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MALTATODAY 8 January 2023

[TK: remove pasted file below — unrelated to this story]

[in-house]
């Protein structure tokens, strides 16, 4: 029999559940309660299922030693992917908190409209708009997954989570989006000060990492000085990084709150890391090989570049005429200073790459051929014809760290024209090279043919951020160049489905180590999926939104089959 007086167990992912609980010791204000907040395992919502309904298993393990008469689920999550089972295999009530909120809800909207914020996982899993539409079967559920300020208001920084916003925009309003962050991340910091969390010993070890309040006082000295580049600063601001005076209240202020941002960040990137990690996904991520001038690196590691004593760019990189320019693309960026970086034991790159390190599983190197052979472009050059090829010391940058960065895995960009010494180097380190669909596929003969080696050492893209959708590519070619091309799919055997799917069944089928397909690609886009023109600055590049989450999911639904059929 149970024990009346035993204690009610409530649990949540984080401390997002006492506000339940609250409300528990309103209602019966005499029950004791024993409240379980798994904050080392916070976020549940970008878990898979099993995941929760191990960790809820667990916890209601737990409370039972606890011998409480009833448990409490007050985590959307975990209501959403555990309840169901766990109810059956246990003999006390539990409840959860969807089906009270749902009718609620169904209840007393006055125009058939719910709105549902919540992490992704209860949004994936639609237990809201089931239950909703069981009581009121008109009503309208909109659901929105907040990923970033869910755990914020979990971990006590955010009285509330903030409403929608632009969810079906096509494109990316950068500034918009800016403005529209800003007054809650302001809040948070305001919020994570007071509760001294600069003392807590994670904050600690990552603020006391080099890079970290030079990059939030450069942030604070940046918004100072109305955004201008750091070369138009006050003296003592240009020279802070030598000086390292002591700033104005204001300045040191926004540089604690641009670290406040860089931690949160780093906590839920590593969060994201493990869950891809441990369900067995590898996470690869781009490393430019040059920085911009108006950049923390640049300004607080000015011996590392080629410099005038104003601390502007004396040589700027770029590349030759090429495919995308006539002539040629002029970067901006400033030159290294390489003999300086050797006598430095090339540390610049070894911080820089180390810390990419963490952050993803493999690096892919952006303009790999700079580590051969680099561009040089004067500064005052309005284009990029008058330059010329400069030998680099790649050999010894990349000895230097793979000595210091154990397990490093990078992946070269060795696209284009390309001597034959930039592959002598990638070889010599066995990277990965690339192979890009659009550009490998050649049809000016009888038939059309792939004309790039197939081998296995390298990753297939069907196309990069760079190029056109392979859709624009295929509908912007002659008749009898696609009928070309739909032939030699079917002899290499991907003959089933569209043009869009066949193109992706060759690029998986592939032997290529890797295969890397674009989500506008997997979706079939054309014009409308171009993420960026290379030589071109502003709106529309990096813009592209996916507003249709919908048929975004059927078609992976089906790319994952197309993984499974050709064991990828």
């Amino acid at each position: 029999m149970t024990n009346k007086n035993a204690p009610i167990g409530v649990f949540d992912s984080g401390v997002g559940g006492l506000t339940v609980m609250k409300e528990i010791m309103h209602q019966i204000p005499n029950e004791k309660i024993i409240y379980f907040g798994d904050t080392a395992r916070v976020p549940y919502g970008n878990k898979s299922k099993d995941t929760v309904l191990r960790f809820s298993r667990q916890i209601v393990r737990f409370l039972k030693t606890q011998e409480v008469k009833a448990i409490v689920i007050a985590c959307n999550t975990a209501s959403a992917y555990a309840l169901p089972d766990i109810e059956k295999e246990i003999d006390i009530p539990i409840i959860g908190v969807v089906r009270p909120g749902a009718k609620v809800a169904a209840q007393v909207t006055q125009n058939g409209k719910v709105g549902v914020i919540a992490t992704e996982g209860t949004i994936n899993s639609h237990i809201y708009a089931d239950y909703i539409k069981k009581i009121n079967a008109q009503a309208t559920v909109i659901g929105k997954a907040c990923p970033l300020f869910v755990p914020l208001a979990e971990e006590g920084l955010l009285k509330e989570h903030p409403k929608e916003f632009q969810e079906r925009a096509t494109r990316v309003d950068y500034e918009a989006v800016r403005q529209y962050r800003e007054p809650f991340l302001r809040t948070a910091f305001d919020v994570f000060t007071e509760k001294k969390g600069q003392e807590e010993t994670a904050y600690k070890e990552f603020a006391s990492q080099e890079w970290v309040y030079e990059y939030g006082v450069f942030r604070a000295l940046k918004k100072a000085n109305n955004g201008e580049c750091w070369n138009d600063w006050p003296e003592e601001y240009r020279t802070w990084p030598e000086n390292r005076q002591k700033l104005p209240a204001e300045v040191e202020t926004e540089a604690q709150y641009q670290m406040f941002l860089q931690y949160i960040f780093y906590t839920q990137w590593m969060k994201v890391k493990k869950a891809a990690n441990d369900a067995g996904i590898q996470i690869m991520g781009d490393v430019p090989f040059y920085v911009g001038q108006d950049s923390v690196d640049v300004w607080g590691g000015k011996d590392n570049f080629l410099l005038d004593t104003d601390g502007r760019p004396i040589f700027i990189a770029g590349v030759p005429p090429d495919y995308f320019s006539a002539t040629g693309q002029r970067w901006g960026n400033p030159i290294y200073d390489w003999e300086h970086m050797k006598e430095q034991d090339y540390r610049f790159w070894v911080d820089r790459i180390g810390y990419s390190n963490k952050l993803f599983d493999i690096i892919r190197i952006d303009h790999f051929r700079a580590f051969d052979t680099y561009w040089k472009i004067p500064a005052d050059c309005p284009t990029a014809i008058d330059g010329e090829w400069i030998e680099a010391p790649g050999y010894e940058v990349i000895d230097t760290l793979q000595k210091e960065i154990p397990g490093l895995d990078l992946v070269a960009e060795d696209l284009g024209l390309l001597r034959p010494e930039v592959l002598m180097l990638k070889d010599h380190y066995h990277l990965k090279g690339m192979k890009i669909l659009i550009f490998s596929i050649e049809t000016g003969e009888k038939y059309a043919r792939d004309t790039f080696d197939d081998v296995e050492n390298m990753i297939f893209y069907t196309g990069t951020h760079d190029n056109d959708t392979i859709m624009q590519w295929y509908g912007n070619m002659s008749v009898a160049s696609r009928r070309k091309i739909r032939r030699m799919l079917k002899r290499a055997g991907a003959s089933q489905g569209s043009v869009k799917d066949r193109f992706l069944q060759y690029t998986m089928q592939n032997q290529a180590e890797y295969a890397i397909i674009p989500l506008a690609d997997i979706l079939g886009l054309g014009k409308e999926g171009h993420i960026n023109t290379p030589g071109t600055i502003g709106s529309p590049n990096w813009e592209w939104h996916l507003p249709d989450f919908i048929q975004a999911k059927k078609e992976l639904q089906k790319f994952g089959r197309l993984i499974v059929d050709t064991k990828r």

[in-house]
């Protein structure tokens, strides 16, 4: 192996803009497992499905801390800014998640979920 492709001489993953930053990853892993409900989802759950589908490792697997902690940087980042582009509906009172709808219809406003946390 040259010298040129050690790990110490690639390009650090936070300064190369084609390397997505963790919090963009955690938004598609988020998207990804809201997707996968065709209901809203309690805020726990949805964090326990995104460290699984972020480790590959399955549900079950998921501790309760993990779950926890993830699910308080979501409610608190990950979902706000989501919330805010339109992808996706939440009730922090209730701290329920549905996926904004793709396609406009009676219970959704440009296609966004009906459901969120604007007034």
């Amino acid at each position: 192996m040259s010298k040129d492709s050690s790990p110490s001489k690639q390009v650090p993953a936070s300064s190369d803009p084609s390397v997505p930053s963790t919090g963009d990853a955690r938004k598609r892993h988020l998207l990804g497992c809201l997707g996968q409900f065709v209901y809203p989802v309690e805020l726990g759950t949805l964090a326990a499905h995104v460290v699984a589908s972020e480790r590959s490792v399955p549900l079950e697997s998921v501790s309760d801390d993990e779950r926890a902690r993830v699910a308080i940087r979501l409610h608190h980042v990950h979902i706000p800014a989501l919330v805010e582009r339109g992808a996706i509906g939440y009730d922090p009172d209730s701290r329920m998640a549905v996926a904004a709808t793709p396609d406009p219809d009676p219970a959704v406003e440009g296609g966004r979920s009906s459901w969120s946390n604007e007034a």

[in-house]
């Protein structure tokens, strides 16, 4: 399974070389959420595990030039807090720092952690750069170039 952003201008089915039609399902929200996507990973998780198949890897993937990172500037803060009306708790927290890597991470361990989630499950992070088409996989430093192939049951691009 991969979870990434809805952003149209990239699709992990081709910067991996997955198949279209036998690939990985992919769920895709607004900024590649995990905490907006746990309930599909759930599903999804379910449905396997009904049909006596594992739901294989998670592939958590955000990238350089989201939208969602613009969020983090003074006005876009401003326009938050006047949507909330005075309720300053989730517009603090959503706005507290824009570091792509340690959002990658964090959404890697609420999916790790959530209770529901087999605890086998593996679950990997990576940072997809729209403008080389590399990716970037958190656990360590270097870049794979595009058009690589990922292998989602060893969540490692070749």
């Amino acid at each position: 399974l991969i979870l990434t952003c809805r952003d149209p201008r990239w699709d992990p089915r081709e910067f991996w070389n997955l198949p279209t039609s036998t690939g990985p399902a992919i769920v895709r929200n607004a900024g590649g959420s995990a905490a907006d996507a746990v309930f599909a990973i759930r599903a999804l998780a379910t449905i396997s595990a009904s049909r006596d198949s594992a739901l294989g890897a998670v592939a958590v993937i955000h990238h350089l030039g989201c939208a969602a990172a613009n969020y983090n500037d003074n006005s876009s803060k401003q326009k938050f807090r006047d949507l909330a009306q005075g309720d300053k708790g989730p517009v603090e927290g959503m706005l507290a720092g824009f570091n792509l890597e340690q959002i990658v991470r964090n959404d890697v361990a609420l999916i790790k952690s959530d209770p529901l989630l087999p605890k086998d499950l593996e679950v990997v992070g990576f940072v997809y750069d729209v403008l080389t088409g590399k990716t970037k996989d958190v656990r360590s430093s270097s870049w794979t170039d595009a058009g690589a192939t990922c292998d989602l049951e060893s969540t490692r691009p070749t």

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9 maltatoday | SUNDAY • 8 JANUARY 2023 NEWS Dirty coal accounts for 13% of imported electricity JAMES DEBONO COAL, the dirtiest fuel in terms of carbon emissions, has ac- counted for one-tenth of the electricity imported by Malta from the European mainland through the interconnector. And with 6% of that electric- ity derived from nuclear power stations, the imported mix is radically different from 2020's figures, when coal account- ed for 17% and nuclear over a tenth. Malta is powered by both a liquefied natural gas plant (LNG) as well as an electricity interconnector that provides energy from the European mainland by subsea cable from Sicily. Natural gas is estimated to emit 50-60% less carbon di- oxide (CO2) when combusted by new and efficient plants, compared to emissions from a coal-burning plant. But while the emissions from these imported fossil fuels are not produced in the Maltese plant, they still contribute to global warming, unlike renew- able and nuclear energy whose carbon footprint is negligible. Energy from the interconnec- tor accounted for one-fifth of the total energy mix of the is- land in 2021, which means the actual share of coal in Malta's energy mix in 2021 was 3%. Nuclear energy also accounted for 6% of imported electrici- ty in 2021, down from 11% in 2020. Nuclear energy is cleaner than coal and natural gas in terms of carbon emissions, but is shunned by environmental- ists because of the radioactive waste it produces and fears of nuclear fallout from major ac- cidents like Chernobyl in 1986 and Fukushima in 2011. Enemalta statistics show that 83% of the energy imported from Italy in 2021 was derived from fossil fuels, which in vary- ing degrees contribute to glob- al warming. In contrast, renew- able energy only accounted for a tenth of imported electricity in both 2020 and 2021, down from 15% in 2019. According to a Central Bank study based on 2019 statistics, when imported renewables are added to locally produced re- newable energy, Malta would exceed the EU mandated 10% threshold for electricity be- ing supplied from renewable sources. But the report also called for more investment in renewa- ble energy because Malta still failed to reach the mandatory threshold to have 10% of its to- tal energy supply from locally produced renewables in 2020, having to resort to buying en- ergy credits from other coun- tries. In 2020, Malta acquired €2 million in renewable energy "credits" from Estonia to reach its EU targets for that year, and it had previously also entered in a €1.4 million seven-year deal with Bulgaria for 2013- 2020. Malta should stop importing coal and nuclear energy – Friends of the Earth Friends of the Earth, one of the few local environmental groups focused on energy issue is calling on the Maltese gov- ernment not to accept coal and nuclear as part of the country's energy mix. "Fossil fuels are proving un- reliable, expensive, and in- compatible with greenhouse gas emission reduction targets to avoid climate catastrophe. Nuclear energy remains a chal- lenge, due to safety risks, the lack of solutions for the long- term waste problem, and the dangers of proliferation," Su- zanne Mass, the Climate Cam- paign Coordinator of Friends of the Earth Malta told Malta- Today. But with the rise in the cost of energy triggered by the inva- sion of Ukraine, governments across Europe are scrambling to find alternatives to Russian gas. Faced with increased reli- ance on coal the German gov- ernment, which includes the Green Party, has reluctantly slowed down the closure of nu- clear plants and more EU gov- ernments are investing in off- shore LNG plants like the one in Marsaxlokk. But FOE opposes further investment in fossil fuels, in- cluding the EU-approved gas pipeline from Malta to Italy, which it fears will further lock Malta's fossil fuel dependence, and argues that the only way to really safeguard Malta's energy security and "protect people and businesses from external shocks" is for government to invest in the energy of future: "energy savings, renewables and community energy". Reducing energy use in build- ings, operations and transport may well be "the cheapest and fastest way to decrease energy consumption and save money". This can be achieved through building renovations, stricter standards for the energy per- formance of new buildings, and a modal shift to cleaner modes of transport (public transport, walking, cycling), supported by the right fiscal incentives to re- ward the positive shift and tax wasteful behaviour. Moreover, Malta also needs to urgently increase its share of renewable energy. "We need an ambitious plan for a fossil free Malta, based on increased renewable energy sources in Malta and agreements to im- port electricity from renewable sources through the intercon- nector(s)," Maas said. An electrification of transport should come from renewable sources to signify a real re- duction in carbon emissions, instead of shifting emissions from tailpipe to power station, she added. FOE is also calling for a le- gal framework for renewable energy communities to enable citizens to supply, share and save energy and have a say on the energy system. "The up- take of PV in the built envi- ronment needs to be ramped up, including on public build- ings and multi-story apartment blocks, which could be ena- bled through renewable energy communities". Carbon-friendly but problematic nuclear energy accounted for 6% of imported energy in 2021, down from 11% in 2020 while renewables accounted for 11% of imported energy up from 10% in the previous year Energy mix of energy imported from interconnector in 2020 and 2021 Mix of energy sources provided by Enemalta to the country in 2020 and 2021 Suzanne Mass, Climate Campaign Coordinator of Friends of the Earth Malta

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